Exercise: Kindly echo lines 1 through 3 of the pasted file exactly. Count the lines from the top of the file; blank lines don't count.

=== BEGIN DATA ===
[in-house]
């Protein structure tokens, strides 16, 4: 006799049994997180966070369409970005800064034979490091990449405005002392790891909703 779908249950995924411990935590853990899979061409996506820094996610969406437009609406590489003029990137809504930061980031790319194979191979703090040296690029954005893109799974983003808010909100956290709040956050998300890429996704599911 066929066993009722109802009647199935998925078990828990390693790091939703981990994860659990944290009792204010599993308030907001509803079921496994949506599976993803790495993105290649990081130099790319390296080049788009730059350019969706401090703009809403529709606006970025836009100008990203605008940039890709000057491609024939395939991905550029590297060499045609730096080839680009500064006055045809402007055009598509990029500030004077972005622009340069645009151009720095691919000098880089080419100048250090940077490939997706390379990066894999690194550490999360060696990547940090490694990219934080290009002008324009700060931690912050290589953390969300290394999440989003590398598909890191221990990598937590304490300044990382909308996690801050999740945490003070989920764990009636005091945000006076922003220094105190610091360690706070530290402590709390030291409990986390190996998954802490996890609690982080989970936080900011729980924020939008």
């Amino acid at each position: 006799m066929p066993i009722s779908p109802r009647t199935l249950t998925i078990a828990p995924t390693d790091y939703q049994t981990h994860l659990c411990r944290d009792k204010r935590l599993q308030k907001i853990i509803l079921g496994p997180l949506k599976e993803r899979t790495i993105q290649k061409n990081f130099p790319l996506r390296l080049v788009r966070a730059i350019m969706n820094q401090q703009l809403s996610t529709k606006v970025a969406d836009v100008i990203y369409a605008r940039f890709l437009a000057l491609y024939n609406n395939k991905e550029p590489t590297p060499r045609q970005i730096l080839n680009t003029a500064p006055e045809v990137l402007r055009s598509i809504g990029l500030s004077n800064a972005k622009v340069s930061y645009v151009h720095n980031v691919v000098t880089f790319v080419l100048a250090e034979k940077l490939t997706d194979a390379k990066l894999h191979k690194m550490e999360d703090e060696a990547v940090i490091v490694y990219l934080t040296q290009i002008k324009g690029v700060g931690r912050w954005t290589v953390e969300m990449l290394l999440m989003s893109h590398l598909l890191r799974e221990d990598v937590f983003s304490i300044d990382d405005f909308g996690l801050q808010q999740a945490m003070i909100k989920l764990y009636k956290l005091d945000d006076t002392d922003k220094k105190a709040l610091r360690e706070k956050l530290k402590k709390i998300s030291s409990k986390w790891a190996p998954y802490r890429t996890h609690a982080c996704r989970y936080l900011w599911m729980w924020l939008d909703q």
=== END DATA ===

[in-house]
């Protein structure tokens, strides 16, 4: 006799049994997180966070369409970005800064034979490091990449405005002392790891909703 779908249950995924411990935590853990899979061409996506820094996610969406437009609406590489003029990137809504930061980031790319194979191979703090040296690029954005893109799974983003808010909100956290709040956050998300890429996704599911 066929066993009722109802009647199935998925078990828990390693790091939703981990994860659990944290009792204010599993308030907001509803079921496994949506599976993803790495993105290649990081130099790319390296080049788009730059350019969706401090703009809403529709606006970025836009100008990203605008940039890709000057491609024939395939991905550029590297060499045609730096080839680009500064006055045809402007055009598509990029500030004077972005622009340069645009151009720095691919000098880089080419100048250090940077490939997706390379990066894999690194550490999360060696990547940090490694990219934080290009002008324009700060931690912050290589953390969300290394999440989003590398598909890191221990990598937590304490300044990382909308996690801050999740945490003070989920764990009636005091945000006076922003220094105190610091360690706070530290402590709390030291409990986390190996998954802490996890609690982080989970936080900011729980924020939008």
């Amino acid at each position: 006799m066929p066993i009722s779908p109802r009647t199935l249950t998925i078990a828990p995924t390693d790091y939703q049994t981990h994860l659990c411990r944290d009792k204010r935590l599993q308030k907001i853990i509803l079921g496994p997180l949506k599976e993803r899979t790495i993105q290649k061409n990081f130099p790319l996506r390296l080049v788009r966070a730059i350019m969706n820094q401090q703009l809403s996610t529709k606006v970025a969406d836009v100008i990203y369409a605008r940039f890709l437009a000057l491609y024939n609406n395939k991905e550029p590489t590297p060499r045609q970005i730096l080839n680009t003029a500064p006055e045809v990137l402007r055009s598509i809504g990029l500030s004077n800064a972005k622009v340069s930061y645009v151009h720095n980031v691919v000098t880089f790319v080419l100048a250090e034979k940077l490939t997706d194979a390379k990066l894999h191979k690194m550490e999360d703090e060696a990547v940090i490091v490694y990219l934080t040296q290009i002008k324009g690029v700060g931690r912050w954005t290589v953390e969300m990449l290394l999440m989003s893109h590398l598909l890191r799974e221990d990598v937590f983003s304490i300044d990382d405005f909308g996690l801050q808010q999740a945490m003070i909100k989920l764990y009636k956290l005091d945000d006076t002392d922003k220094k105190a709040l610091r360690e706070k956050l530290k402590k709390i998300s030291s409990k986390w790891a190996p998954y802490r890429t996890h609690a982080c996704r989970y936080l900011w599911m729980w924020l939008d909703q």